The thunder and lightning carrying on outside represented my struggle well. Two evenly matched forces were doing battle inside my head. The need to save money whenever possible, and my solid stance that using a credit card to pay for something should be avoided at all costs.
Let me be clear, I do not think that credit cards themselves are evil. When used correctly, they can be a valuable tool in a person’s financial tool belt that can actually save money. However, I have a huge problem with some of the business practices and policies of credit card companies.
My main problem, however, is simply with my own lack of self-control. I fall too easily into the minimum payment trap. I have every intention of paying the balance in full, but when the bill comes I pay the minimum and keep the rest of the cash for more spending. I also fall too easy into the downward spiral of entitlement spending. I deserve it, I have the means to get it, so I’m going to swipe the card and buy it.
On the other hand, I love to save money. Finding ways to pay less for the items you buy leaves more money in your pocket to use for other purchases, or to save for our future. Who doesn’t like to save money? If someone picked an item from your cart right before the checkout lane and asked if you’d rather pay full price or $10 less, which would you choose?
Which is the exact the dilemma Vonnie and I were faced with Saturday afternoon.
Vonnie was in need of some new clothes, for which we had been setting aside money for quite a while. She was having great luck at one of her favorite stores which was reflected by the near $300 total illuminated on the cash register. We weren’t surprised at the total, nor were we concerned as we had had the money to pay for it. Then the employee dropped the question that began the financial battle royal in my head.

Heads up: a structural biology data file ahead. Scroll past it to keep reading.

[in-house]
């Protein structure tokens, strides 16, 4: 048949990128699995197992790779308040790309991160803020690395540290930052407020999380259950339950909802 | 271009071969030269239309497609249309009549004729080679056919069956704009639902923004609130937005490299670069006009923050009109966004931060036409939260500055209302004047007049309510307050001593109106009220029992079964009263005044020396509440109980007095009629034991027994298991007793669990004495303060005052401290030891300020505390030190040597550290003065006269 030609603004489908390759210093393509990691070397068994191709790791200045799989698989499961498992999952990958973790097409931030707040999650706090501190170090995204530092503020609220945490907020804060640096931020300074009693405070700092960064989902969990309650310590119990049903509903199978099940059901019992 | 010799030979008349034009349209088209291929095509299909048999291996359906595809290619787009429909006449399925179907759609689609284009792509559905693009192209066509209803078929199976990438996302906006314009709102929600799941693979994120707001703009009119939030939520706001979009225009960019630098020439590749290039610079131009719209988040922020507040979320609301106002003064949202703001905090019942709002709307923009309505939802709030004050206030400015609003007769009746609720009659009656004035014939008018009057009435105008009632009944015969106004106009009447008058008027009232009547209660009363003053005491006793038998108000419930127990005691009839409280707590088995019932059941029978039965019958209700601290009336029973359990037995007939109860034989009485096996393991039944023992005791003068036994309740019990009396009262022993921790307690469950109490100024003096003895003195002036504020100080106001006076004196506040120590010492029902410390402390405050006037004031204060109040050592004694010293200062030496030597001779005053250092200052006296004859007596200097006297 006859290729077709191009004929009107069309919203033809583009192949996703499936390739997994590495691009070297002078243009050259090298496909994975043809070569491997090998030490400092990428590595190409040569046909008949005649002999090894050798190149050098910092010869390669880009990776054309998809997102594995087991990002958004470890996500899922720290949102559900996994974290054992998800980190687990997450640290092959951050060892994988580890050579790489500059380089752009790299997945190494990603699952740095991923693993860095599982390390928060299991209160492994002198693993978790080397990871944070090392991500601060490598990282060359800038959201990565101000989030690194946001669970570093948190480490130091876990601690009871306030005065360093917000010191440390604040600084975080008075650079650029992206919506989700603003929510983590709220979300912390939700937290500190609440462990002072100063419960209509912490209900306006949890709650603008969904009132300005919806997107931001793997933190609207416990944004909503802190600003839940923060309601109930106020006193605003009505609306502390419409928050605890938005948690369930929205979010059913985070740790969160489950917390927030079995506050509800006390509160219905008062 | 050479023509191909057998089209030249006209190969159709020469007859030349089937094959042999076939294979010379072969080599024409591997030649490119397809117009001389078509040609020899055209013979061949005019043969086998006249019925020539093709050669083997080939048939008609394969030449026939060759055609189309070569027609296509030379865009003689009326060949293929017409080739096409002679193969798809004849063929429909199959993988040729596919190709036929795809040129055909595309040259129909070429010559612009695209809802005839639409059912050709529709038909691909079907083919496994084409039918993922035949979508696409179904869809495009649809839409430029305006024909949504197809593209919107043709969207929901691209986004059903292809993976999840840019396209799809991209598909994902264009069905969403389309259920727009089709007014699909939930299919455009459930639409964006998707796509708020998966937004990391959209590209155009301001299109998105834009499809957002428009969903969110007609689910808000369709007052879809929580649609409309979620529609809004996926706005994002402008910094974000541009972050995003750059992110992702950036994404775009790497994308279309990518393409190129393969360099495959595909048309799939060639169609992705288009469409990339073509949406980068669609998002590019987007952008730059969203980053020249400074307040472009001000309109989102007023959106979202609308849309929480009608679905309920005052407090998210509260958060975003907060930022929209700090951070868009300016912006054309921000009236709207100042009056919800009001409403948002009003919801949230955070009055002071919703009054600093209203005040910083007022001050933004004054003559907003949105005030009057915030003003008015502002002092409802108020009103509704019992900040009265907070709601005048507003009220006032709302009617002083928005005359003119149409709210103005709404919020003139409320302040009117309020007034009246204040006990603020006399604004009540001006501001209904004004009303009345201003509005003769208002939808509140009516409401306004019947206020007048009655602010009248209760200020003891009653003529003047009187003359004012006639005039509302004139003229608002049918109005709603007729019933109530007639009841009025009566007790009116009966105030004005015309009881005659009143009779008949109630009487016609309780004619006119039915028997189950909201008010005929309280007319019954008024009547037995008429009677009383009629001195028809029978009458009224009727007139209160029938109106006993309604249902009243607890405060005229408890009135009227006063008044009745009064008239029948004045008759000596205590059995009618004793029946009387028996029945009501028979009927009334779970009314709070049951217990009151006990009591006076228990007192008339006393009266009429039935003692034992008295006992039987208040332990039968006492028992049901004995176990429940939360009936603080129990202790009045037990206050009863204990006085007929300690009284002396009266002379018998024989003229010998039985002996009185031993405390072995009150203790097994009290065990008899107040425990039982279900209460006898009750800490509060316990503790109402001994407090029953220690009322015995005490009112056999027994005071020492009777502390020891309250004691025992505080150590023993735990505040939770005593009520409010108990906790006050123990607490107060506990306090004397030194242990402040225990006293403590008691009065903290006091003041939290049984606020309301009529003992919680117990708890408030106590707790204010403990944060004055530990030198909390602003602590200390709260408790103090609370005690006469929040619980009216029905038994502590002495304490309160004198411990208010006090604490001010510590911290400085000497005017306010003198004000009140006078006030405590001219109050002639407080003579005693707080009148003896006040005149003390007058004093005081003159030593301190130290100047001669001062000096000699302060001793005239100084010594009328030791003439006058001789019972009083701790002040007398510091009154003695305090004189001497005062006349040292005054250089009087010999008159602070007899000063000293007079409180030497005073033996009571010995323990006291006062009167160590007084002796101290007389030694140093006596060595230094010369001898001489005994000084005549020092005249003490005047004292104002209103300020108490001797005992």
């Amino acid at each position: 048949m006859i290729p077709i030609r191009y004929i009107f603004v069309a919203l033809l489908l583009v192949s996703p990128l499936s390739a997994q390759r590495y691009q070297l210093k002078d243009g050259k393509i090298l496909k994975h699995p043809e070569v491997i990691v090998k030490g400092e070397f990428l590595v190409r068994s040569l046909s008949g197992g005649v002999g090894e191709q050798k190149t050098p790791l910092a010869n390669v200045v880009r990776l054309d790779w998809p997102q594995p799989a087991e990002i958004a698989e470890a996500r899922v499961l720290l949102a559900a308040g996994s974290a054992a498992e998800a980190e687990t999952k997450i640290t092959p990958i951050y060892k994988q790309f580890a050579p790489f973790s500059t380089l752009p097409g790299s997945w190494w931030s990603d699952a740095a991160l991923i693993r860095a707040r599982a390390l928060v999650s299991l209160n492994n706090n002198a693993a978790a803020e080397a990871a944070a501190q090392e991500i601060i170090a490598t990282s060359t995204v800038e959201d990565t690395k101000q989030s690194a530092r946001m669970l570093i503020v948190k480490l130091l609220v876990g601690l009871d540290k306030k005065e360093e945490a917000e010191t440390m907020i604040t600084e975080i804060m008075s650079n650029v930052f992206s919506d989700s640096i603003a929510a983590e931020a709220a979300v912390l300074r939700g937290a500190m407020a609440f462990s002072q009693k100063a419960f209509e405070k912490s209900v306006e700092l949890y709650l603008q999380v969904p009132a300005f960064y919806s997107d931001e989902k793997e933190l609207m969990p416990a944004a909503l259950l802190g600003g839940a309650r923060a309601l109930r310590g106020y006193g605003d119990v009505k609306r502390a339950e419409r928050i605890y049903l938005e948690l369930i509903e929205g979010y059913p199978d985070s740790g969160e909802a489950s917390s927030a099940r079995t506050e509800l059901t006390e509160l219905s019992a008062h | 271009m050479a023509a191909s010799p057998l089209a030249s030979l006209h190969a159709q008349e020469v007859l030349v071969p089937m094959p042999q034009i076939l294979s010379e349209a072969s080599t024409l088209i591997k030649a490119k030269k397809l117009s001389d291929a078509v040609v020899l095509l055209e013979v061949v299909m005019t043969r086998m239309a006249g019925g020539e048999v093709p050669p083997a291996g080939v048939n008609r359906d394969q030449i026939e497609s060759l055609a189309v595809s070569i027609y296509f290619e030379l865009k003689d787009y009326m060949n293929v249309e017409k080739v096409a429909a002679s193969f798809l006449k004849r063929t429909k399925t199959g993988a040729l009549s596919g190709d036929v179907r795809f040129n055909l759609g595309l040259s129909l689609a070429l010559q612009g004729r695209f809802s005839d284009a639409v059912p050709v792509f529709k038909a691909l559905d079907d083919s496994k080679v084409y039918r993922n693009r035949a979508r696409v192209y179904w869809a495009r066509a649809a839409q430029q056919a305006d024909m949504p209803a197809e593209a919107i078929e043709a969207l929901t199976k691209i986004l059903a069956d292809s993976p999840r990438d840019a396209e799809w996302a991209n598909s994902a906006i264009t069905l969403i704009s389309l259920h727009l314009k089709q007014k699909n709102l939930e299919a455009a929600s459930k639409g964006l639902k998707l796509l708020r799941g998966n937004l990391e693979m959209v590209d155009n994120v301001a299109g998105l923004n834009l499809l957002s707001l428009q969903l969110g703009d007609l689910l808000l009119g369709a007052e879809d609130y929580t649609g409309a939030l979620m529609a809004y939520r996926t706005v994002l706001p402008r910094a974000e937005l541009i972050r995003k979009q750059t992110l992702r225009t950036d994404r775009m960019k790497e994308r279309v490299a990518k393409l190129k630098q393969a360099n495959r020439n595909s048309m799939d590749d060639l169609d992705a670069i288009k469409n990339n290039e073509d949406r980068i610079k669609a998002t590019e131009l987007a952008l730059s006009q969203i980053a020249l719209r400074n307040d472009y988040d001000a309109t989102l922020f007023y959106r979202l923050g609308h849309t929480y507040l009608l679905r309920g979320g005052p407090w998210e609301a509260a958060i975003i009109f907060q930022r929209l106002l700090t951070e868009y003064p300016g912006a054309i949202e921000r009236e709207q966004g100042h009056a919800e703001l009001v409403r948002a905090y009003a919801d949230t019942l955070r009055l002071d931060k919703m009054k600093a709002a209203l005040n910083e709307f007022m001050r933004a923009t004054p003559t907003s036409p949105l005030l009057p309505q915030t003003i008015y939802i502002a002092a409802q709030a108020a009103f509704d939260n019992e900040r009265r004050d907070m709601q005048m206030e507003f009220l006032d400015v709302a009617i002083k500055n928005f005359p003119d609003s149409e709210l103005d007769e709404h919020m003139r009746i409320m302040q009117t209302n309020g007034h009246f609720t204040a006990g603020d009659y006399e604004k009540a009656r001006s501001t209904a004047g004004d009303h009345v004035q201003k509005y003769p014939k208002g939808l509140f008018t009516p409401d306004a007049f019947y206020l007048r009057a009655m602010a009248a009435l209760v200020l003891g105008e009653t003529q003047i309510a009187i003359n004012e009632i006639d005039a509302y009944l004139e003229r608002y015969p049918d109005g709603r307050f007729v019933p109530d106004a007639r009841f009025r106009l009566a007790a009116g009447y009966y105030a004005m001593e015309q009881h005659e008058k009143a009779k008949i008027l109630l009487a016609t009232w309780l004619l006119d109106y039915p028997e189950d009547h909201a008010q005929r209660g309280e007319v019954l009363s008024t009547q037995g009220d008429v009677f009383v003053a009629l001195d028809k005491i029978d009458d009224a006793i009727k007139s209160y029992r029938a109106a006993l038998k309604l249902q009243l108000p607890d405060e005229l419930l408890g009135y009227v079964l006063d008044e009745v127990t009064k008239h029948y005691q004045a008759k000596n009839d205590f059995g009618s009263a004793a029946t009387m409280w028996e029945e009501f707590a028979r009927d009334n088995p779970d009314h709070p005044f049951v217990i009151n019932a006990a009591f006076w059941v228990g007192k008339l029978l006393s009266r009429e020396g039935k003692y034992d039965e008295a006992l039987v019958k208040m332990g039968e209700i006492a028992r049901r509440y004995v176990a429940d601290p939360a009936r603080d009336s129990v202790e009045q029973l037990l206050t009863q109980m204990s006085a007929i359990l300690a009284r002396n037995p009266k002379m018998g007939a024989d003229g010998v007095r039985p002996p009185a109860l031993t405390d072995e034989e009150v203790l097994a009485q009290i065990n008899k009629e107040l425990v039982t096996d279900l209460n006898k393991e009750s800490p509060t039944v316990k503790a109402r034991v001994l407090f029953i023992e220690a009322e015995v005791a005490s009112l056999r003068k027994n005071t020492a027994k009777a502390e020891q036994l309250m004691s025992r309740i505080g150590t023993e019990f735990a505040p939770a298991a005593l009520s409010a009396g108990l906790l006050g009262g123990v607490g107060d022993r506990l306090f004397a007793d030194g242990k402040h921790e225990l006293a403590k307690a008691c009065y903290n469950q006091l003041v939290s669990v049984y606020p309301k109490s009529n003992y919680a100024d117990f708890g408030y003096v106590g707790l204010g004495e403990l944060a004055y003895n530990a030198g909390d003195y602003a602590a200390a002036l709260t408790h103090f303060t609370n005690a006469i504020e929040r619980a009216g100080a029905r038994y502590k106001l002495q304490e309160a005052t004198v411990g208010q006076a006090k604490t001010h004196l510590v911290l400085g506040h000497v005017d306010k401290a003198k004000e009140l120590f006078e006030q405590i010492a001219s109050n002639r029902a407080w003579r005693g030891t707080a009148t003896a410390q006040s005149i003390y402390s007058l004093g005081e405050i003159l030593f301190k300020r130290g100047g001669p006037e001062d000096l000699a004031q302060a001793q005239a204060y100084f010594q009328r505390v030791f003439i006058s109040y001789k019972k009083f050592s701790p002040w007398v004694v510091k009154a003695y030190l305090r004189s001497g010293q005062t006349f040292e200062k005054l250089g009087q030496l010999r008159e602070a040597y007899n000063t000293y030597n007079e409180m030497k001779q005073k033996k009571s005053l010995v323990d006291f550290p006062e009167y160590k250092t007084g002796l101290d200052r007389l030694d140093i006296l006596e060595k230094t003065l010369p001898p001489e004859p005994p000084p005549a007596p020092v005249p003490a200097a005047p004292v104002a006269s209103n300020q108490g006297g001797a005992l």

She asked if we would like to save 20% by using their store credit card.
Utilizing my math skills, I calculated that it would save us about $60. I knew we didn’t have a store credit card for that particular store, which added an extra level of intensity to my personal Clash Of Titans playing out in my subconscious. Not only would we have to use a credit card, but we’d have to actually open a new account. My wife and I had a short conference, the result surprising us both.
We opened up a store account, and reduced our bill by just over $58.
We didn’t take our decision lightly, however. We came up with a well thought out plan to ensure that we don’t misuse the account:
Move the Funds: When we returned home, I transferred the exact amount of the bill from our checking account into an unused escrow savings account. By having it sitting in it’s own separate account will remind us of it’s purpose, and reduce the temptation to spend it.
Pay it off: As soon as we’re able to access the account online, we will pay the balance in full. This should be only a few working days according to the employee.
Don’t Carry The Card: When the card comes in the mail, it will be placed in a drawer with the other cards for the few credit lines we have open.
The deal we have is that we will NEVER use a line of credit unless it will save us money, AND we have the cash to pay for it immediately. Since we won’t carry that (or any) credit card in our wallet or purse, using it will have to be a conscious decision to dig the card out of the drawer, hopefully reducing the chances of impulsively using it.
I’m still worried.
We don’t have a good track record with credit cards. We’ve seen the kind of negative impact misusing credit can have on our finances and we definitely do NOT want to go back there. On the other hand, the root of our financial issues was really a lack of communication. We’ve fixed that issue, and discuss our finances often and freely.
The desire to save money was strong that day. Let’s just hope we’re more responsible than we used to be.